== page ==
The price of materials and services used in nonresidential construction fell 1.3% last month, while contractors’ bid prices rose 5.4%, according to an analysis by the Associated General Contractors of America of government data released today. Association officials noted that, despite the monthly decline, materials prices remain high and the availability of certain key materials is erratic.

“Contractors welcome any relief they can get in the cost of most construction materials,” said Stephen E. Sandherr, the association’s chief executive officer. “But it is still too hard to acquire most materials and prices remain quite elevated for many key products.”

The producer price index for inputs to nonresidential construction--the prices charged by goods producers and service providers, such as distributors and transportation firms—slipped 1.3% from June to July, but remained 14.6% above its July 2021 level. However, there was not an across-the-board decline in prices, as the index for new nonresidential building construction—a measure of what contractors calculate they would charge to erect five types of nonresidential buildings—continued to climb, increasing 5.4% from June to July and 23.9% over 12 months.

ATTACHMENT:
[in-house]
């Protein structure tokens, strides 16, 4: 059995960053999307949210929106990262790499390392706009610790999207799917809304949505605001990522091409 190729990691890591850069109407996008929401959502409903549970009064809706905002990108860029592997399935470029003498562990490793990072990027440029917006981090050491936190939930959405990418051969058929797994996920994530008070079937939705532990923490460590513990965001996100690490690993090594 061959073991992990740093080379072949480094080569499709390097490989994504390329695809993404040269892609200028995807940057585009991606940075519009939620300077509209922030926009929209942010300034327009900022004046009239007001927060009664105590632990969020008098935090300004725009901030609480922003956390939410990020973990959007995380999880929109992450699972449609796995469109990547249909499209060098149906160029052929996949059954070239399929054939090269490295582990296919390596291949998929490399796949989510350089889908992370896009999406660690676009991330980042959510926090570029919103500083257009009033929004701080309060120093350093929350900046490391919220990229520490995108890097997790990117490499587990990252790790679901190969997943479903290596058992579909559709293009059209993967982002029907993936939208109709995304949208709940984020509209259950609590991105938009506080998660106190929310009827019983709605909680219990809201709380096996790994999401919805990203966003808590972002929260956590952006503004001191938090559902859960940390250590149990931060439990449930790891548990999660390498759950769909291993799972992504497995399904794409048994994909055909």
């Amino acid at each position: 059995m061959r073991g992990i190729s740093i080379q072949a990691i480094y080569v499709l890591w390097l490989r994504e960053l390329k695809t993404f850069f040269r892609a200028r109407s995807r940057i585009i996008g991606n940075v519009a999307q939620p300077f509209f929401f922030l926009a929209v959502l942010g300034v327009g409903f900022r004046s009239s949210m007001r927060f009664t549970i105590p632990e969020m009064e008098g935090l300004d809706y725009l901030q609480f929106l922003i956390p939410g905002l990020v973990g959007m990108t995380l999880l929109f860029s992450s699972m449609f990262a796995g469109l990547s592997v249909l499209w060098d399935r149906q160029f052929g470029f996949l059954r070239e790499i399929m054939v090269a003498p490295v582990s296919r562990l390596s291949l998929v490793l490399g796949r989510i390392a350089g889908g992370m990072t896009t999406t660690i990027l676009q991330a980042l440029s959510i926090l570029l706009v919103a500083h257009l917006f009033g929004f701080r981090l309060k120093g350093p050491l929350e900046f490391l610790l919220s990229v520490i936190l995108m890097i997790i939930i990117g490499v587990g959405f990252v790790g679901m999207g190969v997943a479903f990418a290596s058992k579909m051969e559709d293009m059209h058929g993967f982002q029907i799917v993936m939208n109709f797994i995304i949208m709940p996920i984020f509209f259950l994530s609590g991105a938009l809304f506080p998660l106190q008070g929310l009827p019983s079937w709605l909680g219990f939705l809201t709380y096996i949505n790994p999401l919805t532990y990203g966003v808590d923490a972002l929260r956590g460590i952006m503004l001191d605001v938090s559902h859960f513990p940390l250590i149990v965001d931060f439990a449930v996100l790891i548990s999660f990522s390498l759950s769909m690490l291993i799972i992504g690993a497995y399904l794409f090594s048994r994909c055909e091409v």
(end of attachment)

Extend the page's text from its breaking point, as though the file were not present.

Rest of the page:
There were one-month increases in July in the index for paving mixtures and blocks, 2.7%; concrete products, 2.2%; plastic construction products, 1%; and gypsum building materials, 0.3%. The price index for diesel fuel fell 16.3% in July but remained 71.3% above its July 2021 level. The index for asphalt and tar roofing and siding products fell 0.4% in July but increased 18.8% over 12 months. Steel mill products fell 3.7% in price last month and increased 6.4% year-over-year. The index for lumber and plywood decreased 0.5% in July and fell 7.7% over 12 months. Copper and brass mill shapes fell 9.7% for the month and 7.9% over the past year.

Association officials urged public leaders to continue focusing on measures to ease supply chain challenges and to help lower the cost of key construction materials. They noted that having the Biden administration remove remaining tariffs on key materials would help lower prices. And they added that supply chains for many materials remain challenged amid shipping delays and manufacturing backlogs.

“We are not out of the woods yet when it comes to high materials prices and supply chain problems,” Sandherr said. “Unless public officials can put in place measures to arrest materials’ price inflation and unjam supply chains, contractors will continue to be squeezed by high prices.”